Audubon View

Photograph by Michael P. Berman, from GILA, Museum of New Mexico Press

Audubon View

Audubon launches a new effort to save the Southwest's rivers.

By David Yarnold
Published: 05/07/2013

At Audubon, conservation is at the heart of everything we do. This is more than a guiding principle; it's what motivates our 420,000 members, 465 chapters, and 22 state offices to work so hard for birds and the natural world, and inspires the extraordinary power of the Audubon network. 

That power was behind our successful campaign to save 11 million acres in the National Petroleum Reserve-Alaska. It showed in our leading role in wind-siting efforts that balance conservation and America's energy needs. And it drove one of our greatest conservation victories ever: passage of the RESTORE Act, which ensures that the bulk of BP's penalties for the 2010 oil spill will be used to rebuild the Gulf Coast.

Audubon View. W2 insert
Audubon president and CEO David Yarnold

Now that same spirit is at the forefront of a new battle to help protect our western rivers for the benefit of both nature and people. In Colorado and New Mexico and Arizona, Audubon is fighting to protect rivers that sustain natural communities and connect human ones, forming the foundation of the region's economy.   

But the health of these rivers and the livelihoods of the people and the wildlife that depend on them are in jeopardy. Drought, invasive species, and unsustainable water management are literally draining southwestern rivers dry. Many of the birds that need these rivers, including the western yellow-billed cuckoo and the Bell's vireo, are in decline, and the future of the communities and economies that rely on the rivers is uncertain.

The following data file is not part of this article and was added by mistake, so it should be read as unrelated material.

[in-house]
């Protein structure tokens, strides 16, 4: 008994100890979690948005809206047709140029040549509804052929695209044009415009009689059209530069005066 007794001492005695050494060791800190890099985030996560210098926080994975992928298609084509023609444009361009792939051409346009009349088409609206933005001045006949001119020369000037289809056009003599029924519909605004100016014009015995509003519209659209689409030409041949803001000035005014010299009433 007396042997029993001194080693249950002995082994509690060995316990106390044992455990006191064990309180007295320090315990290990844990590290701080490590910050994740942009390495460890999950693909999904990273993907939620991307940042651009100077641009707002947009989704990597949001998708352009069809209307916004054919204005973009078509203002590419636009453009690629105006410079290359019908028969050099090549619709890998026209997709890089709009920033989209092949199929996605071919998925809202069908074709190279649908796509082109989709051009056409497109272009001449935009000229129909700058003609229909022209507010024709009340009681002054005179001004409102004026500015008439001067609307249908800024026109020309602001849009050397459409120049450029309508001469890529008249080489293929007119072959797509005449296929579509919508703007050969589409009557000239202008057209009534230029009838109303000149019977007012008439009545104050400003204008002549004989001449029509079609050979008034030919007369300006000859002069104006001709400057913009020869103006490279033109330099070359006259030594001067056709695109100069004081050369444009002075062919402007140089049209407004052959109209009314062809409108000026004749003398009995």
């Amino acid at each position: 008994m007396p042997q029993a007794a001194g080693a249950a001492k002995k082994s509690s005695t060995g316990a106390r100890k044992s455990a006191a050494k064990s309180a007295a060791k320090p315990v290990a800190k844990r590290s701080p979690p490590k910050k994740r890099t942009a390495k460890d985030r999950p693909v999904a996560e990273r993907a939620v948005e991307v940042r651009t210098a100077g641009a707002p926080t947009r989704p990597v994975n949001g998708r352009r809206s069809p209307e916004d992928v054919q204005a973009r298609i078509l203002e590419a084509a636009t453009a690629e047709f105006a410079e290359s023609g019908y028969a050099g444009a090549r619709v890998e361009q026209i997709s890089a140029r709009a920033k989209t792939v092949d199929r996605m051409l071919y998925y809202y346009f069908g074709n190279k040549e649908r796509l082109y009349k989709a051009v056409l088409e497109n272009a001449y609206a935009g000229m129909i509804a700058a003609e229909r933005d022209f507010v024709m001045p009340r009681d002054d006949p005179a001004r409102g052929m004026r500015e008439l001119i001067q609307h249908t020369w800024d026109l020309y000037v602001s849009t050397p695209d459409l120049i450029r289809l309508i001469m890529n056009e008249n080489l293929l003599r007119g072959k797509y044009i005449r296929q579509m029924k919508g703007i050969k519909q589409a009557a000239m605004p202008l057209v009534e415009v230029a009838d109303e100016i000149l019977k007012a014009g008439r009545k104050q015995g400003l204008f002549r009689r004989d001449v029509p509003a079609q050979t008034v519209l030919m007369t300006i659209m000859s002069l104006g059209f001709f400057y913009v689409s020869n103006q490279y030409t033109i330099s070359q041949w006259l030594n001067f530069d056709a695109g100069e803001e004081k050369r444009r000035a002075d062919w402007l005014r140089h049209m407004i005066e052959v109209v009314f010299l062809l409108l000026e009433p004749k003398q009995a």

That's why we're launching the Western Rivers Action Network, which will activate the Audubon network to push for increasing river flows, restoring valuable wetlands and forests, and enhancing overall environmental quality.

We've hit the ground running. Audubon supporters organized to oppose legislation in Colorado that would hoard spring runoff instead of using it to increase beneficial flows in the Colorado River. In New Mexico, Audubon helped defeat a proposed pipeline that would have diverted water from the free-flowing Gila River (above), harming riparian habitat crucial to a range of wildlife. And in Arizona, Audubon was instrumental in protecting priority bird habitat and conservation areas along the San Pedro and Verde rivers.

Join Audubon's Western Rivers Action Network as we rise to this historic challenge to create healthier western rivers for birds, wildlife, and people. We can turn our passion into action and make sure the people and birds that depend on our western rivers thrive and prosper. To find out more, go to audubonaction.org/westernrivers.

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Author Profile

David Yarnold

David Yarnold is the president and CEO of the National Audubon Society.

Type: Author | From: Audubon Magazine